When figuring out what the concept of the archive really means, Derrida finds it best to look at the word itself. He traces the etymology of the word back to its original Greek meaning, “at once the commencement and the commandment.” The commencement part of this definition suggests that there was a physical place where things happened, and the commandment refers to the law and authority surrounding this place. This authority is something that is further explored in the reading. The Greek superiors controlled the archive and its physical location in the home of an Archon. The documents had a place to be organized and stored, but also available. Because the people controlling the archives were persons of authority, the archives were a contradiction of being both transparent and concealed. This became the nature of an archive, and also how we relate to it. On page 7 Derrida says the archive is, “at once institutive and conservative. Revolutionary and traditional.”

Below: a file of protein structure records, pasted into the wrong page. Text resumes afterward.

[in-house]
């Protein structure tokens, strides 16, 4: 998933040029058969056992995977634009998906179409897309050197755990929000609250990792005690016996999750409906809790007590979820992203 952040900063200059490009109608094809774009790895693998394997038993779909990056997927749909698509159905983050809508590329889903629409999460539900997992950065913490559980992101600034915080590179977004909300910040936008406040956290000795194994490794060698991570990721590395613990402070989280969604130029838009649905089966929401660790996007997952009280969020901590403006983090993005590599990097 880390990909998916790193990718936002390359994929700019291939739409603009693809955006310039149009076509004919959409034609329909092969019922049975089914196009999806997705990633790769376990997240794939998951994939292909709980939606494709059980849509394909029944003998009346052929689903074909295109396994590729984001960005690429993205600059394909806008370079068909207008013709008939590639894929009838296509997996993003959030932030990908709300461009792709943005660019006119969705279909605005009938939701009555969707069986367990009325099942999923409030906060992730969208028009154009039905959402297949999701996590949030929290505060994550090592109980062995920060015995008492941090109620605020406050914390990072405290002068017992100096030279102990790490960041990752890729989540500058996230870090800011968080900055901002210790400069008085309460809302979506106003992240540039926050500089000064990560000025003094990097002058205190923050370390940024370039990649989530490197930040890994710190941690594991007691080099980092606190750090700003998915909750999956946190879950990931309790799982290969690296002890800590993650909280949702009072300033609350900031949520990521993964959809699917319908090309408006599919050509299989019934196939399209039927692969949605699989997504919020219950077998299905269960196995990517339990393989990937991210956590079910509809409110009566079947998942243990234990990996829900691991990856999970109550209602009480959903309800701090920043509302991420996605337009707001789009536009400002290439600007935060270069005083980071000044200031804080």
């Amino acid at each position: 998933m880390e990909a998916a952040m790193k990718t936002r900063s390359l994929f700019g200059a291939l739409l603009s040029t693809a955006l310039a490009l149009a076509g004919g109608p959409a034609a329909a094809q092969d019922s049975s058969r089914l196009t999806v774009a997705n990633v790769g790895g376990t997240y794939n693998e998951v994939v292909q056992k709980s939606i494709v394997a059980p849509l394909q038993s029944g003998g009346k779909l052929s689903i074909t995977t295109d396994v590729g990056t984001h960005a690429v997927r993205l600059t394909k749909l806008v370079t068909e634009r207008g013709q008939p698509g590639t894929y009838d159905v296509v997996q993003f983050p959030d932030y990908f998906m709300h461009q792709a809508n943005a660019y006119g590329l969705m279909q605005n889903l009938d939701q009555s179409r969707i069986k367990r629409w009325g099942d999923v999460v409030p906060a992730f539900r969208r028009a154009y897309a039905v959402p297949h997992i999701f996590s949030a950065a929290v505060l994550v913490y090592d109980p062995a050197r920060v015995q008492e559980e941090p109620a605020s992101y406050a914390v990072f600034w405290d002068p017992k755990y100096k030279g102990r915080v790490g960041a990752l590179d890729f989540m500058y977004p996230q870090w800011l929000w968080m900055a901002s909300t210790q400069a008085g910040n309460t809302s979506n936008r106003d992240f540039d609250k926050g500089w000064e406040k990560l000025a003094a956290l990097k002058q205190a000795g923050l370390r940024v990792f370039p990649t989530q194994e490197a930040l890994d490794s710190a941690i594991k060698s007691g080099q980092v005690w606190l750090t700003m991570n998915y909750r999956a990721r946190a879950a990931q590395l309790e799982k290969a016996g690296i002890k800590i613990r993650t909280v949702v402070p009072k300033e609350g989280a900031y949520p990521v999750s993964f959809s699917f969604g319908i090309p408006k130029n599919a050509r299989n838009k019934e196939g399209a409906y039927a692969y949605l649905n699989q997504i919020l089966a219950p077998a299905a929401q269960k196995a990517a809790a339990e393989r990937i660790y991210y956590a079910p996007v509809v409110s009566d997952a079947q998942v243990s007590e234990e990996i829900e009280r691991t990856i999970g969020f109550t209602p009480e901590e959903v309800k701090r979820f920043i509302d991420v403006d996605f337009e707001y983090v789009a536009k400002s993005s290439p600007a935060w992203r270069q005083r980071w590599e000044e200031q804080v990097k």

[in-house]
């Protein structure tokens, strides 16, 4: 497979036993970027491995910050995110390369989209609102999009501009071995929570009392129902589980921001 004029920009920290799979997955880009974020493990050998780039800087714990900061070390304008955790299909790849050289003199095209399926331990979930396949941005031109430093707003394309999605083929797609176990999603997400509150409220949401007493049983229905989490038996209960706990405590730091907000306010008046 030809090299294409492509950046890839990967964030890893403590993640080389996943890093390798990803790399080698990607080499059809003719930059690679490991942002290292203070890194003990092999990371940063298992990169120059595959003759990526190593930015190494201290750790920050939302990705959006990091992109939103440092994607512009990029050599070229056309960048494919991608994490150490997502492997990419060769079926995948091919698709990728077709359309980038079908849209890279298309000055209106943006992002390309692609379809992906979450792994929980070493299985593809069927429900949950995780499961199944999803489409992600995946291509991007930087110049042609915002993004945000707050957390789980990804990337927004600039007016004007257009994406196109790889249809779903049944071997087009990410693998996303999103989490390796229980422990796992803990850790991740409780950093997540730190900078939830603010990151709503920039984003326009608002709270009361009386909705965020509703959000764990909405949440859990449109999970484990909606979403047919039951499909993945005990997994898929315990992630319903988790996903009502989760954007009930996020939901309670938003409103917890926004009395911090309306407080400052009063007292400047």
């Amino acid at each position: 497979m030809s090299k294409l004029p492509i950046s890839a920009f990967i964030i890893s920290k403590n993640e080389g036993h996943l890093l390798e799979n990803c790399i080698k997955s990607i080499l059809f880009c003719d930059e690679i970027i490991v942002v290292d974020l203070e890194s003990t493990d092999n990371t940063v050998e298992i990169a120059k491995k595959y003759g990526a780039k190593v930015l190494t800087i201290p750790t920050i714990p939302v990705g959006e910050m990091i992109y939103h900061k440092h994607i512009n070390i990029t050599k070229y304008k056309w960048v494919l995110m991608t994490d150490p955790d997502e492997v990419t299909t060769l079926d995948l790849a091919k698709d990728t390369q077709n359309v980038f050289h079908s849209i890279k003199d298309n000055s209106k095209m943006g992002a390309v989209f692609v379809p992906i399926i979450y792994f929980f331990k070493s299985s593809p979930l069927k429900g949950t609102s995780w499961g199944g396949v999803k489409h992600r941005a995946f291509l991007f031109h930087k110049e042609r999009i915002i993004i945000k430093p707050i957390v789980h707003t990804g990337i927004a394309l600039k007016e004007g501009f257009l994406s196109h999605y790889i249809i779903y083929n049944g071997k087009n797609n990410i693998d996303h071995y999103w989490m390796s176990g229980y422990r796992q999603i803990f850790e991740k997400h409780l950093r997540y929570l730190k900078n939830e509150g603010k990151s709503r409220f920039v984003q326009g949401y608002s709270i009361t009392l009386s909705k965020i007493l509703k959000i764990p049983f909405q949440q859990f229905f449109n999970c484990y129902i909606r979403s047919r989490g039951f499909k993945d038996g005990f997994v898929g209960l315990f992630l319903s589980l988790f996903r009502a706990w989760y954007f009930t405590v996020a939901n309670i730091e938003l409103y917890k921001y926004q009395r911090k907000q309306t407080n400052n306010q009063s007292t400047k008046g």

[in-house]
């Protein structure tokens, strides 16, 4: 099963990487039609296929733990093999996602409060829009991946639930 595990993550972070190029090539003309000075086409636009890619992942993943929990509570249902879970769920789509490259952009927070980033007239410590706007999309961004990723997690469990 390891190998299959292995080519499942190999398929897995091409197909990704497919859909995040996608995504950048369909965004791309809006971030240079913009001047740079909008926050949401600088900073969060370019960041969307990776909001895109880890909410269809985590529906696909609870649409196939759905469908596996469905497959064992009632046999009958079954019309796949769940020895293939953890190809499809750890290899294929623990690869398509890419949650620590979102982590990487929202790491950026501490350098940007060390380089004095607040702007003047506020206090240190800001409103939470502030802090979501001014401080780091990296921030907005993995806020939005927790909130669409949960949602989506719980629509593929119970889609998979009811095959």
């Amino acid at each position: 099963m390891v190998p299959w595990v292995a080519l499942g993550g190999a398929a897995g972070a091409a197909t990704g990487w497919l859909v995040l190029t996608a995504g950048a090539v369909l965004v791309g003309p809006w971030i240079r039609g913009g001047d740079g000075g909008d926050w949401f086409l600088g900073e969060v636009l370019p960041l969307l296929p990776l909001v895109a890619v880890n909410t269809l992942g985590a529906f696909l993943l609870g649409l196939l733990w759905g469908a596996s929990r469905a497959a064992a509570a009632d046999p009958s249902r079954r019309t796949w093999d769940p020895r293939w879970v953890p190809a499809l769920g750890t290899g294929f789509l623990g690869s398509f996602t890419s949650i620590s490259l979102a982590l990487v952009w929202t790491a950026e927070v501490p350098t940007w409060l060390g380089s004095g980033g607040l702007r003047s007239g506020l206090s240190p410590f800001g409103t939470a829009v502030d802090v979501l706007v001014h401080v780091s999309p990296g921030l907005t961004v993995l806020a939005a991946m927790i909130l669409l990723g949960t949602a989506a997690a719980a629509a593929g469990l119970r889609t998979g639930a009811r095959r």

The actual material in the archive is something Derrida focuses on next. In relation to printing, the need for an external space arises. Importantly, he states in order for an archive to exist it must be created to live in an external space. This means that the material has to be fitted to the archive, and the actual structure of the archive does not change overtime. So altering an archive means, to me, that the printed material is altered, not the structure. This is evident when the use of modern technology is explored. The basic concepts of an archive still hold true: the archives dwell in a structured, external source, and they exist in expectation of the future.
Before reading this, the definition of an archive in my mind was a gathering of historical records and the place where they were located. After reading this the definition has changed in my mind. What does an archive now mean to you?